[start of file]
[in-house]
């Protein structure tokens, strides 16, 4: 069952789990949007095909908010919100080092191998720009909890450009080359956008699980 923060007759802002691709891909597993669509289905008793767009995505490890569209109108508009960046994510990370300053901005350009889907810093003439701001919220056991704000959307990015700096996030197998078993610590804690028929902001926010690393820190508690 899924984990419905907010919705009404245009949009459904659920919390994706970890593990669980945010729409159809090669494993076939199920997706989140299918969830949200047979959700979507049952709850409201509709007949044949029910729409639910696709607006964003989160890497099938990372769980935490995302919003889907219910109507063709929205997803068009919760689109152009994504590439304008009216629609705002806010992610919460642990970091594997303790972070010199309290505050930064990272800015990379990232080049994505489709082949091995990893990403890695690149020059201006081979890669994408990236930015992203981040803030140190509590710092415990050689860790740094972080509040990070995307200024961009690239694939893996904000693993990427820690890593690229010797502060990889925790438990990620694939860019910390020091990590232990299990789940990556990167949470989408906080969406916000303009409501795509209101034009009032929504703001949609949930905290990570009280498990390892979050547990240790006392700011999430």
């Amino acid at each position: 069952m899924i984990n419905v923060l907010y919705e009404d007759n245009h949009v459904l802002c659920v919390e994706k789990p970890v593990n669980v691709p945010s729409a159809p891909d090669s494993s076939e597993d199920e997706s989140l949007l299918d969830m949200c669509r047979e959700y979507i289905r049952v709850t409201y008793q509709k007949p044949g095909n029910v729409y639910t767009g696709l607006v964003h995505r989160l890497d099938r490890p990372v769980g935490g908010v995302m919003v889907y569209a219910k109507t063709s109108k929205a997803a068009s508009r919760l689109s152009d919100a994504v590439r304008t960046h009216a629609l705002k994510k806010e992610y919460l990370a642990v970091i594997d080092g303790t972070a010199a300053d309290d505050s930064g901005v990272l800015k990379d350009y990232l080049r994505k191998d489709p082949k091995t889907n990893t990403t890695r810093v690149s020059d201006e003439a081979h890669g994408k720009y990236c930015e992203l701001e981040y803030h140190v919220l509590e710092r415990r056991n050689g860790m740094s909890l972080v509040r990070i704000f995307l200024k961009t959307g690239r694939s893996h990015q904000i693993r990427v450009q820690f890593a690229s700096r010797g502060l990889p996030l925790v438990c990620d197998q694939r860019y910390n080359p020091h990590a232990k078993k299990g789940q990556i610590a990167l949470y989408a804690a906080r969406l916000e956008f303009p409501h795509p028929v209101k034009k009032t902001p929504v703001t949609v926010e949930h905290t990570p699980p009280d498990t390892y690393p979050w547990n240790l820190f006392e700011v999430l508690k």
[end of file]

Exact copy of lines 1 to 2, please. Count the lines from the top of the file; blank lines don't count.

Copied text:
[in-house]
């Protein structure tokens, strides 16, 4: 069952789990949007095909908010919100080092191998720009909890450009080359956008699980 923060007759802002691709891909597993669509289905008793767009995505490890569209109108508009960046994510990370300053901005350009889907810093003439701001919220056991704000959307990015700096996030197998078993610590804690028929902001926010690393820190508690 899924984990419905907010919705009404245009949009459904659920919390994706970890593990669980945010729409159809090669494993076939199920997706989140299918969830949200047979959700979507049952709850409201509709007949044949029910729409639910696709607006964003989160890497099938990372769980935490995302919003889907219910109507063709929205997803068009919760689109152009994504590439304008009216629609705002806010992610919460642990970091594997303790972070010199309290505050930064990272800015990379990232080049994505489709082949091995990893990403890695690149020059201006081979890669994408990236930015992203981040803030140190509590710092415990050689860790740094972080509040990070995307200024961009690239694939893996904000693993990427820690890593690229010797502060990889925790438990990620694939860019910390020091990590232990299990789940990556990167949470989408906080969406916000303009409501795509209101034009009032929504703001949609949930905290990570009280498990390892979050547990240790006392700011999430």